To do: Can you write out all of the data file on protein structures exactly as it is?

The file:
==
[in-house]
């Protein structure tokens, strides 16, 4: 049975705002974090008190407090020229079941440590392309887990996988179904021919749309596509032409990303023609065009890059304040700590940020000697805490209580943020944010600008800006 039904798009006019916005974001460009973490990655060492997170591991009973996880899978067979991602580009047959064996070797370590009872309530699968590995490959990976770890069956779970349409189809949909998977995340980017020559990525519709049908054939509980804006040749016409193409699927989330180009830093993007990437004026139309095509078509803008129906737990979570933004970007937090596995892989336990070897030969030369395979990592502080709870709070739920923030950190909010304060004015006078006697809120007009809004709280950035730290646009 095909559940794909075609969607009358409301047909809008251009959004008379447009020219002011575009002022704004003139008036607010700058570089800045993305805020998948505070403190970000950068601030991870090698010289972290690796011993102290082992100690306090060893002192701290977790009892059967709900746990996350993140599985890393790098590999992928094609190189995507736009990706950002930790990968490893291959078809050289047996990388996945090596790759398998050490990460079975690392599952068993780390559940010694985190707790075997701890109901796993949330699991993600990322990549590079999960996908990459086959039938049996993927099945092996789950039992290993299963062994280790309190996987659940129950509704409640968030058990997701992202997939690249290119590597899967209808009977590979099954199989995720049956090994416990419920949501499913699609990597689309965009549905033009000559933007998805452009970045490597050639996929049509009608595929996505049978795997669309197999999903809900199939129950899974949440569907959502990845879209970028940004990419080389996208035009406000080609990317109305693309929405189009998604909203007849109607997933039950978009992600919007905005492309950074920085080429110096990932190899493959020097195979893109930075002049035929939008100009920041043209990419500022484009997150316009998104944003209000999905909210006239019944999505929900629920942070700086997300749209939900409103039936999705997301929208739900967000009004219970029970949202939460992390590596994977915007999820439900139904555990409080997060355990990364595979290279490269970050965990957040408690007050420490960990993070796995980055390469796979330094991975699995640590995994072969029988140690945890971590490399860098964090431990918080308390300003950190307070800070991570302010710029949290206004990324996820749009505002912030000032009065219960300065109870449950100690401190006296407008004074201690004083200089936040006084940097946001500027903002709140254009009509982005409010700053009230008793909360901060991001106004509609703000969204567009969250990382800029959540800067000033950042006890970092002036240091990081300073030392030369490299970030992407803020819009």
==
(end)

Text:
[in-house]
């Protein structure tokens, strides 16, 4: 049975705002974090008190407090020229079941440590392309887990996988179904021919749309596509032409990303023609065009890059304040700590940020000697805490209580943020944010600008800006 039904798009006019916005974001460009973490990655060492997170591991009973996880899978067979991602580009047959064996070797370590009872309530699968590995490959990976770890069956779970349409189809949909998977995340980017020559990525519709049908054939509980804006040749016409193409699927989330180009830093993007990437004026139309095509078509803008129906737990979570933004970007937090596995892989336990070897030969030369395979990592502080709870709070739920923030950190909010304060004015006078006697809120007009809004709280950035730290646009 095909559940794909075609969607009358409301047909809008251009959004008379447009020219002011575009002022704004003139008036607010700058570089800045993305805020998948505070403190970000950068601030991870090698010289972290690796011993102290082992100690306090060893002192701290977790009892059967709900746990996350993140599985890393790098590999992928094609190189995507736009990706950002930790990968490893291959078809050289047996990388996945090596790759398998050490990460079975690392599952068993780390559940010694985190707790075997701890109901796993949330699991993600990322990549590079999960996908990459086959039938049996993927099945092996789950039992290993299963062994280790309190996987659940129950509704409640968030058990997701992202997939690249290119590597899967209808009977590979099954199989995720049956090994416990419920949501499913699609990597689309965009549905033009000559933007998805452009970045490597050639996929049509009608595929996505049978795997669309197999999903809900199939129950899974949440569907959502990845879209970028940004990419080389996208035009406000080609990317109305693309929405189009998604909203007849109607997933039950978009992600919007905005492309950074920085080429110096990932190899493959020097195979893109930075002049035929939008100009920041043209990419500022484009997150316009998104944003209000999905909210006239019944999505929900629920942070700086997300749209939900409103039936999705997301929208739900967000009004219970029970949202939460992390590596994977915007999820439900139904555990409080997060355990990364595979290279490269970050965990957040408690007050420490960990993070796995980055390469796979330094991975699995640590995994072969029988140690945890971590490399860098964090431990918080308390300003950190307070800070991570302010710029949290206004990324996820749009505002912030000032009065219960300065109870449950100690401190006296407008004074201690004083200089936040006084940097946001500027903002709140254009009509982005409010700053009230008793909360901060991001106004509609703000969204567009969250990382800029959540800067000033950042006890970092002036240091990081300073030392030369490299970030992407803020819009």